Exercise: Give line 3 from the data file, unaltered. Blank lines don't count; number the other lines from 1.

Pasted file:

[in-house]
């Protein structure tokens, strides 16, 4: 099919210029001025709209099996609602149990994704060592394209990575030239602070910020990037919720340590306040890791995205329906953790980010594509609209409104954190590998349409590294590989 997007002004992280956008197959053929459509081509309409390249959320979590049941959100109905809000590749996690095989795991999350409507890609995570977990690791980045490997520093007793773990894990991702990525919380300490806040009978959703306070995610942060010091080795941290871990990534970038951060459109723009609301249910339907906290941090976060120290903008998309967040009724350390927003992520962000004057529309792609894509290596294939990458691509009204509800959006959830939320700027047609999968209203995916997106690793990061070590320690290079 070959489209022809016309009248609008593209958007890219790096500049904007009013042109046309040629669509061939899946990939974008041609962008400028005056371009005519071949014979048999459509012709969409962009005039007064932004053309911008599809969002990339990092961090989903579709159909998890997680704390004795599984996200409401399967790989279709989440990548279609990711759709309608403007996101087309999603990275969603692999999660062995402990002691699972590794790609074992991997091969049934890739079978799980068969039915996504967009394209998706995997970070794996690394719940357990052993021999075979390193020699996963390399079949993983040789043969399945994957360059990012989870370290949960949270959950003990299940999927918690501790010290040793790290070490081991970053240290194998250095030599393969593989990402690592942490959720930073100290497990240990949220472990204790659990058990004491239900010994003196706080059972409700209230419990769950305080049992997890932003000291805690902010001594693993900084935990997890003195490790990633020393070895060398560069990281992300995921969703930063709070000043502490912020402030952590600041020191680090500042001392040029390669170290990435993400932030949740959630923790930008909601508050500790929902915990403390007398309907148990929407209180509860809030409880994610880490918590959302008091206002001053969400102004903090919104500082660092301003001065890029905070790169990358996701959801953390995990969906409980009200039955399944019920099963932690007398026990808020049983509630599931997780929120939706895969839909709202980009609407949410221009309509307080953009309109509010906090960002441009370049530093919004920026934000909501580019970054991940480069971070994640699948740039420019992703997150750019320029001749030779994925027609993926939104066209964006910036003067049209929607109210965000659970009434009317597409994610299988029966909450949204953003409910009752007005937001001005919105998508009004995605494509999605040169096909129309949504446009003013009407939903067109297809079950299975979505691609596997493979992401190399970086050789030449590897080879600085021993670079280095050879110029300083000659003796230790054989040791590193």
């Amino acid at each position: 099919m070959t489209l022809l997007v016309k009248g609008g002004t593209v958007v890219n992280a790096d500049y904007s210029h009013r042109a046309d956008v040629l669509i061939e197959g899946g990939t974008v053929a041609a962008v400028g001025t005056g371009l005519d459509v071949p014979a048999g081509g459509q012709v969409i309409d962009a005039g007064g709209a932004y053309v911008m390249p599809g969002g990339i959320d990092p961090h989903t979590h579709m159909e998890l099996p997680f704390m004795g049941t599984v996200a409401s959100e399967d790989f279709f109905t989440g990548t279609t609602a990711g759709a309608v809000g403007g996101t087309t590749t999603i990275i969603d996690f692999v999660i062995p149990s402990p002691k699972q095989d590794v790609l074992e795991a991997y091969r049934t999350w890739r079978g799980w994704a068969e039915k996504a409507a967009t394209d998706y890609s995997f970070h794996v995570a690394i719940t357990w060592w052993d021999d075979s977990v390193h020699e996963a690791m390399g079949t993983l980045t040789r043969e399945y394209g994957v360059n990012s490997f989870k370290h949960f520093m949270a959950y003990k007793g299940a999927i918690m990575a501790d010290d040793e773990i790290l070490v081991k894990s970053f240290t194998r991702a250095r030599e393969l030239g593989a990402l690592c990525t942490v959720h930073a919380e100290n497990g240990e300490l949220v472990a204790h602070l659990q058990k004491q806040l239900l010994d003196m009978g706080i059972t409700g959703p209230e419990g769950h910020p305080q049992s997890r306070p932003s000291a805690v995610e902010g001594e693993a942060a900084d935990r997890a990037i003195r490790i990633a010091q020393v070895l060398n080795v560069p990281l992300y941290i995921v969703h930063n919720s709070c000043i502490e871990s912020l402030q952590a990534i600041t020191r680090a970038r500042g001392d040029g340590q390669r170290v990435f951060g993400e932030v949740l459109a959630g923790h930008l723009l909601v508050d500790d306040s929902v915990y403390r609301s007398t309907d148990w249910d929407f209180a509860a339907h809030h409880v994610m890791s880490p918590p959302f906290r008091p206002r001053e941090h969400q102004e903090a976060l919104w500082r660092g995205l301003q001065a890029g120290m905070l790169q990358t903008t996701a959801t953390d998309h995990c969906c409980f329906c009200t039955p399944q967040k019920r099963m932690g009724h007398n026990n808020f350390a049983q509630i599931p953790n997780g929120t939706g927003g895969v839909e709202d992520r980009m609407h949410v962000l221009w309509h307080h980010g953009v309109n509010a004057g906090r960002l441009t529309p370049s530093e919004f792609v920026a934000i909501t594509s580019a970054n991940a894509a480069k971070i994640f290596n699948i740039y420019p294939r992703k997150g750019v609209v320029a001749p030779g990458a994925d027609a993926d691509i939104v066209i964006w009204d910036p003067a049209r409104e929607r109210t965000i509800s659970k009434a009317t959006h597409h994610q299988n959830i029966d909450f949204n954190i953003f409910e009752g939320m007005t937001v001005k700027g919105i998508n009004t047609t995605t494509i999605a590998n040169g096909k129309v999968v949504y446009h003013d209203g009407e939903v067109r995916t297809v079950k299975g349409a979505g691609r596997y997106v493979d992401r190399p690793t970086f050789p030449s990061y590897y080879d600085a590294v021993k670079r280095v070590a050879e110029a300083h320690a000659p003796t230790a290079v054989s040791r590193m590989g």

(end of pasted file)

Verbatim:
């Amino acid at each position: 099919m070959t489209l022809l997007v016309k009248g609008g002004t593209v958007v890219n992280a790096d500049y904007s210029h009013r042109a046309d956008v040629l669509i061939e197959g899946g990939t974008v053929a041609a962008v400028g001025t005056g371009l005519d459509v071949p014979a048999g081509g459509q012709v969409i309409d962009a005039g007064g709209a932004y053309v911008m390249p599809g969002g990339i959320d990092p961090h989903t979590h579709m159909e998890l099996p997680f704390m004795g049941t599984v996200a409401s959100e399967d790989f279709f109905t989440g990548t279609t609602a990711g759709a309608v809000g403007g996101t087309t590749t999603i990275i969603d996690f692999v999660i062995p149990s402990p002691k699972q095989d590794v790609l074992e795991a991997y091969r049934t999350w890739r079978g799980w994704a068969e039915k996504a409507a967009t394209d998706y890609s995997f970070h794996v995570a690394i719940t357990w060592w052993d021999d075979s977990v390193h020699e996963a690791m390399g079949t993983l980045t040789r043969e399945y394209g994957v360059n990012s490997f989870k370290h949960f520093m949270a959950y003990k007793g299940a999927i918690m990575a501790d010290d040793e773990i790290l070490v081991k894990s970053f240290t194998r991702a250095r030599e393969l030239g593989a990402l690592c990525t942490v959720h930073a919380e100290n497990g240990e300490l949220v472990a204790h602070l659990q058990k004491q806040l239900l010994d003196m009978g706080i059972t409700g959703p209230e419990g769950h910020p305080q049992s997890r306070p932003s000291a805690v995610e902010g001594e693993a942060a900084d935990r997890a990037i003195r490790i990633a010091q020393v070895l060398n080795v560069p990281l992300y941290i995921v969703h930063n919720s709070c000043i502490e871990s912020l402030q952590a990534i600041t020191r680090a970038r500042g001392d040029g340590q390669r170290v990435f951060g993400e932030v949740l459109a959630g923790h930008l723009l909601v508050d500790d306040s929902v915990y403390r609301s007398t309907d148990w249910d929407f209180a509860a339907h809030h409880v994610m890791s880490p918590p959302f906290r008091p206002r001053e941090h969400q102004e903090a976060l919104w500082r660092g995205l301003q001065a890029g120290m905070l790169q990358t903008t996701a959801t953390d998309h995990c969906c409980f329906c009200t039955p399944q967040k019920r099963m932690g009724h007398n026990n808020f350390a049983q509630i599931p953790n997780g929120t939706g927003g895969v839909e709202d992520r980009m609407h949410v962000l221009w309509h307080h980010g953009v309109n509010a004057g906090r960002l441009t529309p370049s530093e919004f792609v920026a934000i909501t594509s580019a970054n991940a894509a480069k971070i994640f290596n699948i740039y420019p294939r992703k997150g750019v609209v320029a001749p030779g990458a994925d027609a993926d691509i939104v066209i964006w009204d910036p003067a049209r409104e929607r109210t965000i509800s659970k009434a009317t959006h597409h994610q299988n959830i029966d909450f949204n954190i953003f409910e009752g939320m007005t937001v001005k700027g919105i998508n009004t047609t995605t494509i999605a590998n040169g096909k129309v999968v949504y446009h003013d209203g009407e939903v067109r995916t297809v079950k299975g349409a979505g691609r596997y997106v493979d992401r190399p690793t970086f050789p030449s990061y590897y080879d600085a590294v021993k670079r280095v070590a050879e110029a300083h320690a000659p003796t230790a290079v054989s040791r590193m590989g």